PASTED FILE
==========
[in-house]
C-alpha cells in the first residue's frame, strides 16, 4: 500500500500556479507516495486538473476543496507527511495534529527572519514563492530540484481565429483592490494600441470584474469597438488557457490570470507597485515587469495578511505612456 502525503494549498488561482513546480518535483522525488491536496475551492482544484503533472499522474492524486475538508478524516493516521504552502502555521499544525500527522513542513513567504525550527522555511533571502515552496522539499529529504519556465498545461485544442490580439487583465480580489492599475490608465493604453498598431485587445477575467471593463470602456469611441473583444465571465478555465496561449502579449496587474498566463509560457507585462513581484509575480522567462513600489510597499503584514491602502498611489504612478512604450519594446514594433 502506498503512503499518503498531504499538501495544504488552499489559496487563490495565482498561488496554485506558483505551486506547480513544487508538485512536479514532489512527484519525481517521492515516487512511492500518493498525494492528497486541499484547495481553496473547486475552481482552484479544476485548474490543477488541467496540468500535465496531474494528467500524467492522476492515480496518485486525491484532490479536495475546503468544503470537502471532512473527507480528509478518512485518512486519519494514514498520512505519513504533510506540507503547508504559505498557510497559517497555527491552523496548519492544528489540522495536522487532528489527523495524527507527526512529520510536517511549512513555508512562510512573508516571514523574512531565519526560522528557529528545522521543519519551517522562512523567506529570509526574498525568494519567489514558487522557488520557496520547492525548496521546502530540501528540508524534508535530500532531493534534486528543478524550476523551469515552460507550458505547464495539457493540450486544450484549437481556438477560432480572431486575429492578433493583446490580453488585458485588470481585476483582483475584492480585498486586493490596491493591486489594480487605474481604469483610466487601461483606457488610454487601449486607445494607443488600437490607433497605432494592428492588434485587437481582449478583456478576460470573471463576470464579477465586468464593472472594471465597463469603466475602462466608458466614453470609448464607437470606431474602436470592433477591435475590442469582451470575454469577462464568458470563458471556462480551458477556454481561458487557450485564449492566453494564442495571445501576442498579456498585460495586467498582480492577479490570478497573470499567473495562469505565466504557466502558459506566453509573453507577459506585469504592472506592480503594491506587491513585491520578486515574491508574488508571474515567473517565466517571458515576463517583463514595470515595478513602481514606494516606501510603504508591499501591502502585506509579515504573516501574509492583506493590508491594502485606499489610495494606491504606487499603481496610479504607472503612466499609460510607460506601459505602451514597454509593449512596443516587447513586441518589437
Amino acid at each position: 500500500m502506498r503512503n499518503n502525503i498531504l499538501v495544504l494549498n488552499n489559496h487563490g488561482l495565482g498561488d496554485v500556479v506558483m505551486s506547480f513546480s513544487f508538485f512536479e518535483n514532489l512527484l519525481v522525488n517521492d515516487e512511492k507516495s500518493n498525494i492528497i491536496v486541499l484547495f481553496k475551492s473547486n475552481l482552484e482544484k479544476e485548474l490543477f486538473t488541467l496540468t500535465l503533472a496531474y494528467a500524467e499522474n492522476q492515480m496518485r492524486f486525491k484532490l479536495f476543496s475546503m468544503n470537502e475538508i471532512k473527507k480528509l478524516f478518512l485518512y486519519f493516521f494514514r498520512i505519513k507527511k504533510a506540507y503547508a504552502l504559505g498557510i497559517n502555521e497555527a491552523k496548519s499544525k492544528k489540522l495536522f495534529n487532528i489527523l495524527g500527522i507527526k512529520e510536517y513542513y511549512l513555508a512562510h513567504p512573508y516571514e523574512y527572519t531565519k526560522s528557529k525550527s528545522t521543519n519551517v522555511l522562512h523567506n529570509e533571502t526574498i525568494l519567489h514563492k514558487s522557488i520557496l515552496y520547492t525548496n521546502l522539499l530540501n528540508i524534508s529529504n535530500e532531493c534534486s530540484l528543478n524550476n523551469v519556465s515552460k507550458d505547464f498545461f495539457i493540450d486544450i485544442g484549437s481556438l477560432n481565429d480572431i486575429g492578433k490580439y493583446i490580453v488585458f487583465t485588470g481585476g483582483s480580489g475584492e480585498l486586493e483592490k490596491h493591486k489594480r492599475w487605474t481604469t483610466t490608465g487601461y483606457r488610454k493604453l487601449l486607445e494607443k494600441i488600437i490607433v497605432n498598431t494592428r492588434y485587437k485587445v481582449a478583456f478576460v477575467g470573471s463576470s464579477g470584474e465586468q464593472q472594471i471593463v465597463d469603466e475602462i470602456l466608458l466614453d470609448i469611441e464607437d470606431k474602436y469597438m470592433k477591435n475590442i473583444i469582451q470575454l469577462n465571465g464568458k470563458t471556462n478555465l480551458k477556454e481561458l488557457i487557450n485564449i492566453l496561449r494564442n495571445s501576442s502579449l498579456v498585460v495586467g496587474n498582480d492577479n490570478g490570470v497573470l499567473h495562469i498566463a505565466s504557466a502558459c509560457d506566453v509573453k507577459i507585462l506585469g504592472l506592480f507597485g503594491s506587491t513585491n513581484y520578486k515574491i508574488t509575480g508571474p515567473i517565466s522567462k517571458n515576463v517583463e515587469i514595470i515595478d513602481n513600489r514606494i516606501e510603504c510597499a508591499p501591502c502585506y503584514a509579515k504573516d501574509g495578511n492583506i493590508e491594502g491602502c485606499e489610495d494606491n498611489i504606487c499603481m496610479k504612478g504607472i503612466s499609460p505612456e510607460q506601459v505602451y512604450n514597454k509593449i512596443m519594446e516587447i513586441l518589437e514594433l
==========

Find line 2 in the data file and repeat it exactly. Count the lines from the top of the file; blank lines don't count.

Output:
C-alpha cells in the first residue's frame, strides 16, 4: 500500500500556479507516495486538473476543496507527511495534529527572519514563492530540484481565429483592490494600441470584474469597438488557457490570470507597485515587469495578511505612456 502525503494549498488561482513546480518535483522525488491536496475551492482544484503533472499522474492524486475538508478524516493516521504552502502555521499544525500527522513542513513567504525550527522555511533571502515552496522539499529529504519556465498545461485544442490580439487583465480580489492599475490608465493604453498598431485587445477575467471593463470602456469611441473583444465571465478555465496561449502579449496587474498566463509560457507585462513581484509575480522567462513600489510597499503584514491602502498611489504612478512604450519594446514594433 502506498503512503499518503498531504499538501495544504488552499489559496487563490495565482498561488496554485506558483505551486506547480513544487508538485512536479514532489512527484519525481517521492515516487512511492500518493498525494492528497486541499484547495481553496473547486475552481482552484479544476485548474490543477488541467496540468500535465496531474494528467500524467492522476492515480496518485486525491484532490479536495475546503468544503470537502471532512473527507480528509478518512485518512486519519494514514498520512505519513504533510506540507503547508504559505498557510497559517497555527491552523496548519492544528489540522495536522487532528489527523495524527507527526512529520510536517511549512513555508512562510512573508516571514523574512531565519526560522528557529528545522521543519519551517522562512523567506529570509526574498525568494519567489514558487522557488520557496520547492525548496521546502530540501528540508524534508535530500532531493534534486528543478524550476523551469515552460507550458505547464495539457493540450486544450484549437481556438477560432480572431486575429492578433493583446490580453488585458485588470481585476483582483475584492480585498486586493490596491493591486489594480487605474481604469483610466487601461483606457488610454487601449486607445494607443488600437490607433497605432494592428492588434485587437481582449478583456478576460470573471463576470464579477465586468464593472472594471465597463469603466475602462466608458466614453470609448464607437470606431474602436470592433477591435475590442469582451470575454469577462464568458470563458471556462480551458477556454481561458487557450485564449492566453494564442495571445501576442498579456498585460495586467498582480492577479490570478497573470499567473495562469505565466504557466502558459506566453509573453507577459506585469504592472506592480503594491506587491513585491520578486515574491508574488508571474515567473517565466517571458515576463517583463514595470515595478513602481514606494516606501510603504508591499501591502502585506509579515504573516501574509492583506493590508491594502485606499489610495494606491504606487499603481496610479504607472503612466499609460510607460506601459505602451514597454509593449512596443516587447513586441518589437